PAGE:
One of the Pontifical ("Ecumenical") councils of the Roman Church decreed that clergy must be celibate. The early Church clearly taught otherwise and the Orthodox teach otherwise.

The Epistles of St. Paul to Timothy have an ecclesiological aspect to them that is worth studying. I should give them a reread.
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« Reply #15 on: September 18, 2013, 10:26:30 AM »

http://www.thetimes.co.uk/tto/faith/article3866516.ece

How about that my dear brothers and sister, if this comes from the Vatican. How much more certain cannot we be over the orthodox church, which solved the issue ages ago. Pray for me please.

Several thoughts are going through my head about this.  First, I agree that the RC tradition should stand for the most part.  The RCC has accepted on many occasions Married clergy from the Anglican, Episcopal, and Lutheran communions complete with families.   Some have been accepted into the RC priesthood and are serving in various ways. 
 

To me, the problem is consistency.  Why are those priests received from Anglican and Lutheran traditions allowed to keep their marriage (granted, they're not coming over, being ordained, and THEN getting married) as well as Byzantine Rite Catholic Priests allowed to marry prior to ordination (correct me if I'm wrong on this), but not the Latin Rite?  Administratively, it makes sense to have one policy, but this is the CHurch not some business.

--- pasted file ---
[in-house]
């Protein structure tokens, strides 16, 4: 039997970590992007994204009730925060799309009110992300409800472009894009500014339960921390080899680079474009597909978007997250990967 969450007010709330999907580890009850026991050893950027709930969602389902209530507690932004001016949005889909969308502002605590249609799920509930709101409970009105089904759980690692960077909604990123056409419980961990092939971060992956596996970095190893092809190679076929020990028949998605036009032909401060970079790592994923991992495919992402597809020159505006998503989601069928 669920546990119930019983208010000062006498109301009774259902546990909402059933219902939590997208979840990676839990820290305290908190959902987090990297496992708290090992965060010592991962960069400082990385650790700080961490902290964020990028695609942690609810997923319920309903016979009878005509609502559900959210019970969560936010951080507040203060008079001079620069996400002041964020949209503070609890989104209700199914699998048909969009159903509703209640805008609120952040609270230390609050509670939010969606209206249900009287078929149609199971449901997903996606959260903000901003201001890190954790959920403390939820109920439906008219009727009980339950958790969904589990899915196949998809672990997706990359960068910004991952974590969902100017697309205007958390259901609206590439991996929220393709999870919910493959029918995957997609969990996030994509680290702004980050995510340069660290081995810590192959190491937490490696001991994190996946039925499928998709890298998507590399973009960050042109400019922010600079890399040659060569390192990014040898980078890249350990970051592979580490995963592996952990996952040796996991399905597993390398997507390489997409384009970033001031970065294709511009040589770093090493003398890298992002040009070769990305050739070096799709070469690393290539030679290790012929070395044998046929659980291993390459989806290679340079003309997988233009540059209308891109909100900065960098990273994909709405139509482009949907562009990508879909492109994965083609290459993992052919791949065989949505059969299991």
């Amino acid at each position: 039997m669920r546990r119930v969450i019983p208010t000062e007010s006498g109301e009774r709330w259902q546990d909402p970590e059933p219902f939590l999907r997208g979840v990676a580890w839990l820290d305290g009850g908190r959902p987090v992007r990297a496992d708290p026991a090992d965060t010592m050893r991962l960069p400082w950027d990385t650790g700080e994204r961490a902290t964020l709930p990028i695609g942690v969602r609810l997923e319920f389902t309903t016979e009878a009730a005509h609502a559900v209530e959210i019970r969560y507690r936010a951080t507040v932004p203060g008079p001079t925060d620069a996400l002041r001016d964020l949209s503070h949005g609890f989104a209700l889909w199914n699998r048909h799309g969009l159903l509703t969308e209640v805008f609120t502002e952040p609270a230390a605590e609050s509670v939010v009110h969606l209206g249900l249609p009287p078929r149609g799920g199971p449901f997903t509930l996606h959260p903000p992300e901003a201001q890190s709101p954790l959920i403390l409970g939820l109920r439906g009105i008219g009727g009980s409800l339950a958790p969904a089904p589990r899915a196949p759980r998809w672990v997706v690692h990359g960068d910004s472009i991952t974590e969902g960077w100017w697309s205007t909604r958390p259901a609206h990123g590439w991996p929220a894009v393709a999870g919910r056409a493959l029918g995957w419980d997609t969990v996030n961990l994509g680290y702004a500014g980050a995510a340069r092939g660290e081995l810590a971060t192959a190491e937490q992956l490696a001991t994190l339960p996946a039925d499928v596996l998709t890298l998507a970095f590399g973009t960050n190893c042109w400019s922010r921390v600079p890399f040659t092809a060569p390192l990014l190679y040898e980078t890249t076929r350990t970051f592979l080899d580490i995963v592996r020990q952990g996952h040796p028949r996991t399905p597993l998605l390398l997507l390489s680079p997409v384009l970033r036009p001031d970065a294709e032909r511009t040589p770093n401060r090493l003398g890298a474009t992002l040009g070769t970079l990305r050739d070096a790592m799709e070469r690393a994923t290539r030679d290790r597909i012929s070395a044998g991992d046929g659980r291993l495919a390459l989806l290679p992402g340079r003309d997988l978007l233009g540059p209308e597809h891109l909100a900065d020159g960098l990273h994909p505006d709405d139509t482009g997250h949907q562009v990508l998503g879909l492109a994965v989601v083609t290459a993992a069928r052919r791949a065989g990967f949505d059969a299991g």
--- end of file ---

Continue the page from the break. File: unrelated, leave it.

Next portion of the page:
Of course, the Vatican could always tell those priests of Lutheran and ANglican origin that they are welcome to come over but must either 1) agree to live with their wives as sisters (sorry about the weird phrasing) or 2) cannot become priests and be laicizied.
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« Reply #16 on: September 18, 2013, 11:53:02 AM »

Of course, the Vatican could always tell those priests of Lutheran and ANglican origin that they are welcome to come over but must either 1) agree to live with their wives as sisters (sorry about the weird phrasing) or 2) cannot become priests and be laicizied.

But then they might not submit themselves to Rome. 

It may sound rude to say so, but I don't think this can be legitimately discounted.  You can do with your own what you want (which is why the Roman Church and the Eastern Catholics have such a variety of practices in this regard), but if you're trying to attract someone from the outside, you better have a really nice carrot to dangle before them.  Once they're yours, "you can do with your own what you want".